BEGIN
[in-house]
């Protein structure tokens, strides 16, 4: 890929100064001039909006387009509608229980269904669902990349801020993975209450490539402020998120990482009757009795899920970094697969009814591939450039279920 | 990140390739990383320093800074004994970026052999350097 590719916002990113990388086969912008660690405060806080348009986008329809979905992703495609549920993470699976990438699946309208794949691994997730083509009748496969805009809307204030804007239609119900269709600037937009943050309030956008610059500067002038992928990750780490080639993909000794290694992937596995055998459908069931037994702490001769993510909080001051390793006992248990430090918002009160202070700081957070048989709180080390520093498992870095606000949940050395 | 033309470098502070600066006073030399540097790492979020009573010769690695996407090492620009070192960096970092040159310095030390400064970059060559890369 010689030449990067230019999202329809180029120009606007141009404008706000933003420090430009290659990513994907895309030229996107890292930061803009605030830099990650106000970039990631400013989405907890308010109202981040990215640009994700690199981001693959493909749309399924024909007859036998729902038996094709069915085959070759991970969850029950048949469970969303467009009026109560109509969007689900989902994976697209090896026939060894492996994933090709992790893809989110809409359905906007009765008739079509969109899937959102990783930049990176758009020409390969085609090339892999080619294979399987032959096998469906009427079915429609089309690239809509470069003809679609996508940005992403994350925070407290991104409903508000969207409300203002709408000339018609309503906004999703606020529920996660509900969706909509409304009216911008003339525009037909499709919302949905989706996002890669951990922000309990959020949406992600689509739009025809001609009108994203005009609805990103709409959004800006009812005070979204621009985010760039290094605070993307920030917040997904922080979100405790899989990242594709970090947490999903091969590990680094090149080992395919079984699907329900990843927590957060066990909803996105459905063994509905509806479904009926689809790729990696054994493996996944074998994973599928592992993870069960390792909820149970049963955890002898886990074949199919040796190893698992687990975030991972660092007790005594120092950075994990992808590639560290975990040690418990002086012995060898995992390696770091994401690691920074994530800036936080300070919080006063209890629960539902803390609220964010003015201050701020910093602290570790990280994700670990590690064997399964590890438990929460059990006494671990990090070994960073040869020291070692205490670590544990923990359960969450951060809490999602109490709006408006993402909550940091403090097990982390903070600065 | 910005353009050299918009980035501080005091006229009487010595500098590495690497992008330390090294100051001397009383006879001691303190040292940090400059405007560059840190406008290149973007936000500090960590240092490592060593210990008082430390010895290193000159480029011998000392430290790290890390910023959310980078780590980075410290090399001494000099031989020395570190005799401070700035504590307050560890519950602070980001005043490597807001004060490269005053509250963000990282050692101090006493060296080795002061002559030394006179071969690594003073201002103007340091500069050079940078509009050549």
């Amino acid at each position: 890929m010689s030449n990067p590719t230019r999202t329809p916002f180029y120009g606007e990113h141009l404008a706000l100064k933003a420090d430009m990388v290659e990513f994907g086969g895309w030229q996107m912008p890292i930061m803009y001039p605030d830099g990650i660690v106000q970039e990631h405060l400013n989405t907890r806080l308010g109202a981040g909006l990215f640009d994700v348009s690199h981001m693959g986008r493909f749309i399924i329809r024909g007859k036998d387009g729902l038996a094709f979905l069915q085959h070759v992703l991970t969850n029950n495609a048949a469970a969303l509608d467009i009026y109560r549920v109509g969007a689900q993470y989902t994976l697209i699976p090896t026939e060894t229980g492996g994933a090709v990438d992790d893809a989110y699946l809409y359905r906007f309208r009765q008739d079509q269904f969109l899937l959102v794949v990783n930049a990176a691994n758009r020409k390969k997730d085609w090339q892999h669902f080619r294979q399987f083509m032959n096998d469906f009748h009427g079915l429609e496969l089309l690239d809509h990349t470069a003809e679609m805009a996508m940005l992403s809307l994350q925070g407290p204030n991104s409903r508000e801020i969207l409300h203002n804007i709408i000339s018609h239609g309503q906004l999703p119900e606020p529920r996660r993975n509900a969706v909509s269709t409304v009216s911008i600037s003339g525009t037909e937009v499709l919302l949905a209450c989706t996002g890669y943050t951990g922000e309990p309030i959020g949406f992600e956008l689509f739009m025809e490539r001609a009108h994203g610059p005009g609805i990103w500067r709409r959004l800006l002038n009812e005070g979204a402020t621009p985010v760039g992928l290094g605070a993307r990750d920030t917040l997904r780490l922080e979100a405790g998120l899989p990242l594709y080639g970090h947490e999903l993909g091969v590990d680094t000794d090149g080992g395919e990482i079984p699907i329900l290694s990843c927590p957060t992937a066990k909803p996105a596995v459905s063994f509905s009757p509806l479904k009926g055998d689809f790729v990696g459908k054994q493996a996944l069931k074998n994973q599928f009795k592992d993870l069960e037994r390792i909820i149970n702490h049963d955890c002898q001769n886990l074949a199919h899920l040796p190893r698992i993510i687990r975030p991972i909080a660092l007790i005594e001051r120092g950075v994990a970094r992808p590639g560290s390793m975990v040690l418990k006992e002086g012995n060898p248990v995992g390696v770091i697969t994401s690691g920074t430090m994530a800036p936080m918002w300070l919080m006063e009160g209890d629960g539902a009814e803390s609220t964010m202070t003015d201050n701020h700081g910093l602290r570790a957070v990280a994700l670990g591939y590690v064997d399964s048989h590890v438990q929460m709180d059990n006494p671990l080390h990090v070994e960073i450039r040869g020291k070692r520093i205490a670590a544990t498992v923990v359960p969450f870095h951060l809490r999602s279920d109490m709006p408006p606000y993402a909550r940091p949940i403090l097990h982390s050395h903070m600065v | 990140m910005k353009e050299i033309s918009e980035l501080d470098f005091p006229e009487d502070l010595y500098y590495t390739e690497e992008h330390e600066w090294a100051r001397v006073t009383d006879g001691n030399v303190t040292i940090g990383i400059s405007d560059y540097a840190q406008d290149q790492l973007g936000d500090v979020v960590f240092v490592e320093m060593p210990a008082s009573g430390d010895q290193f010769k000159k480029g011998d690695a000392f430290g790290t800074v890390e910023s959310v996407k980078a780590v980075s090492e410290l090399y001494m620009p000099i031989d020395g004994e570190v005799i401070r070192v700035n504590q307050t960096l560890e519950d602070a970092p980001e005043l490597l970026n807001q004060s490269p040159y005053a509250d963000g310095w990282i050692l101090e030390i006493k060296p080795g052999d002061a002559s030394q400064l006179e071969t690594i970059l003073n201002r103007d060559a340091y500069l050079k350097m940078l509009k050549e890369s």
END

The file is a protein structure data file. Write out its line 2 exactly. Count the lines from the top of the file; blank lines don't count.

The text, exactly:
């Protein structure tokens, strides 16, 4: 890929100064001039909006387009509608229980269904669902990349801020993975209450490539402020998120990482009757009795899920970094697969009814591939450039279920 | 990140390739990383320093800074004994970026052999350097 590719916002990113990388086969912008660690405060806080348009986008329809979905992703495609549920993470699976990438699946309208794949691994997730083509009748496969805009809307204030804007239609119900269709600037937009943050309030956008610059500067002038992928990750780490080639993909000794290694992937596995055998459908069931037994702490001769993510909080001051390793006992248990430090918002009160202070700081957070048989709180080390520093498992870095606000949940050395 | 033309470098502070600066006073030399540097790492979020009573010769690695996407090492620009070192960096970092040159310095030390400064970059060559890369 010689030449990067230019999202329809180029120009606007141009404008706000933003420090430009290659990513994907895309030229996107890292930061803009605030830099990650106000970039990631400013989405907890308010109202981040990215640009994700690199981001693959493909749309399924024909007859036998729902038996094709069915085959070759991970969850029950048949469970969303467009009026109560109509969007689900989902994976697209090896026939060894492996994933090709992790893809989110809409359905906007009765008739079509969109899937959102990783930049990176758009020409390969085609090339892999080619294979399987032959096998469906009427079915429609089309690239809509470069003809679609996508940005992403994350925070407290991104409903508000969207409300203002709408000339018609309503906004999703606020529920996660509900969706909509409304009216911008003339525009037909499709919302949905989706996002890669951990922000309990959020949406992600689509739009025809001609009108994203005009609805990103709409959004800006009812005070979204621009985010760039290094605070993307920030917040997904922080979100405790899989990242594709970090947490999903091969590990680094090149080992395919079984699907329900990843927590957060066990909803996105459905063994509905509806479904009926689809790729990696054994493996996944074998994973599928592992993870069960390792909820149970049963955890002898886990074949199919040796190893698992687990975030991972660092007790005594120092950075994990992808590639560290975990040690418990002086012995060898995992390696770091994401690691920074994530800036936080300070919080006063209890629960539902803390609220964010003015201050701020910093602290570790990280994700670990590690064997399964590890438990929460059990006494671990990090070994960073040869020291070692205490670590544990923990359960969450951060809490999602109490709006408006993402909550940091403090097990982390903070600065 | 910005353009050299918009980035501080005091006229009487010595500098590495690497992008330390090294100051001397009383006879001691303190040292940090400059405007560059840190406008290149973007936000500090960590240092490592060593210990008082430390010895290193000159480029011998000392430290790290890390910023959310980078780590980075410290090399001494000099031989020395570190005799401070700035504590307050560890519950602070980001005043490597807001004060490269005053509250963000990282050692101090006493060296080795002061002559030394006179071969690594003073201002103007340091500069050079940078509009050549």